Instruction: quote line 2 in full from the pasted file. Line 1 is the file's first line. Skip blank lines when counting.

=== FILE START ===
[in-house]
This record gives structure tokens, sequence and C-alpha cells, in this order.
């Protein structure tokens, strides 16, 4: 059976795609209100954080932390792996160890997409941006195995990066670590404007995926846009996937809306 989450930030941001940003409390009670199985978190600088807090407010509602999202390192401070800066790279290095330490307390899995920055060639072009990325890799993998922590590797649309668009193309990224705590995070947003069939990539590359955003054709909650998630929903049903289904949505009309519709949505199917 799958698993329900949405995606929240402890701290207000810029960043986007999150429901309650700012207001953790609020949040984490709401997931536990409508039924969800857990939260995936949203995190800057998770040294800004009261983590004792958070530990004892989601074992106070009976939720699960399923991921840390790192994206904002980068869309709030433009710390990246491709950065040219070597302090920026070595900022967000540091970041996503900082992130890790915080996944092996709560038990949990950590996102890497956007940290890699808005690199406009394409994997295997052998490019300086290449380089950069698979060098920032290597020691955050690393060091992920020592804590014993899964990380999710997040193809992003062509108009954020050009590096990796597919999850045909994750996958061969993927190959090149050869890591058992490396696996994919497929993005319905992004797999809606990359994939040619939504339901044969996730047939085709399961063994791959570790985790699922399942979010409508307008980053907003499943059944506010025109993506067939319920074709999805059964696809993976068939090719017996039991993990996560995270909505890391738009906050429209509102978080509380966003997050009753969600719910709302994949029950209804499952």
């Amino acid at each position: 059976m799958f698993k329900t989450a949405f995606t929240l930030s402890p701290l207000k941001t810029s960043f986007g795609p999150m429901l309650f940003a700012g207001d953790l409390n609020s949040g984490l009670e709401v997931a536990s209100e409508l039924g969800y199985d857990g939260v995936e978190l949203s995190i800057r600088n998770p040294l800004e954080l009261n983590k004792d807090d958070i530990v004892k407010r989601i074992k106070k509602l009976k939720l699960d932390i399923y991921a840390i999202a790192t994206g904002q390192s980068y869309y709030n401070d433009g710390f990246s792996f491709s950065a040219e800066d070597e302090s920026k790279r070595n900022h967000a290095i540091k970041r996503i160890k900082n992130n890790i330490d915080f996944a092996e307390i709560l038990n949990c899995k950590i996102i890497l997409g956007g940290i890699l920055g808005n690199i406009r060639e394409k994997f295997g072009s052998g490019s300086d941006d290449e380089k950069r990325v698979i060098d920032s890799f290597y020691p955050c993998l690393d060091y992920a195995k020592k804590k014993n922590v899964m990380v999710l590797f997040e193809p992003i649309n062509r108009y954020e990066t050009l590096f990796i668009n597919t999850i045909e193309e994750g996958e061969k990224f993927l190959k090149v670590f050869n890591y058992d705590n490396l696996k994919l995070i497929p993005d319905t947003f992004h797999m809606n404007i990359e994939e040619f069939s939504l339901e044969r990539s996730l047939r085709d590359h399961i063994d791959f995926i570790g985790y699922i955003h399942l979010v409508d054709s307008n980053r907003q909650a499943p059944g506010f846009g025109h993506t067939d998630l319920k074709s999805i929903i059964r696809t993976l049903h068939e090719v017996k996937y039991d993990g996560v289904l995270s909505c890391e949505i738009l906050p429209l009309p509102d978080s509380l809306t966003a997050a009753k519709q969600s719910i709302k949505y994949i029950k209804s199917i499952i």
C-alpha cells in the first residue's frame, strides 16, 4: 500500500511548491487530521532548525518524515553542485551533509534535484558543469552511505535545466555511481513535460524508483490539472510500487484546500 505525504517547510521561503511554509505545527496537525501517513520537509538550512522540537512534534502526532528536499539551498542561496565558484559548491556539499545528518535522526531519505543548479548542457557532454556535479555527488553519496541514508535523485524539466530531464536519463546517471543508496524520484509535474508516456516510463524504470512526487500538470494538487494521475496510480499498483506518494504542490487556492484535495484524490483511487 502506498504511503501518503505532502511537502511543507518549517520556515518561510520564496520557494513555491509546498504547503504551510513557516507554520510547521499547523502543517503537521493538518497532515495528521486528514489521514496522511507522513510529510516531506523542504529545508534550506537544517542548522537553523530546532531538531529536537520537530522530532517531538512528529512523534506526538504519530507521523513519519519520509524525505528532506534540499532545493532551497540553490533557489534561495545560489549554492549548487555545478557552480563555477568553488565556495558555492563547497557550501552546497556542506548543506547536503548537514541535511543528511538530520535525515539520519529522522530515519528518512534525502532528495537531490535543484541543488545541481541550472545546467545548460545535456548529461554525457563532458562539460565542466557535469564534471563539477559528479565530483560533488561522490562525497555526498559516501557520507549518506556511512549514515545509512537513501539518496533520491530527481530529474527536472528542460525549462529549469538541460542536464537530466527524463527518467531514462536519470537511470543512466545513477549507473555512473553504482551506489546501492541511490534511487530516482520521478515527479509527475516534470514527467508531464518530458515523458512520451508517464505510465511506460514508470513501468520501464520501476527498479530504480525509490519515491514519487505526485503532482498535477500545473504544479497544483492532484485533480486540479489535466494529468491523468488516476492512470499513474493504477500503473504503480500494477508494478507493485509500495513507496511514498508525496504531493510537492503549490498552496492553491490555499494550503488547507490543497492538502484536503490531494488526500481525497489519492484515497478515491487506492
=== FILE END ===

This record gives structure tokens, sequence and C-alpha cells, in this order.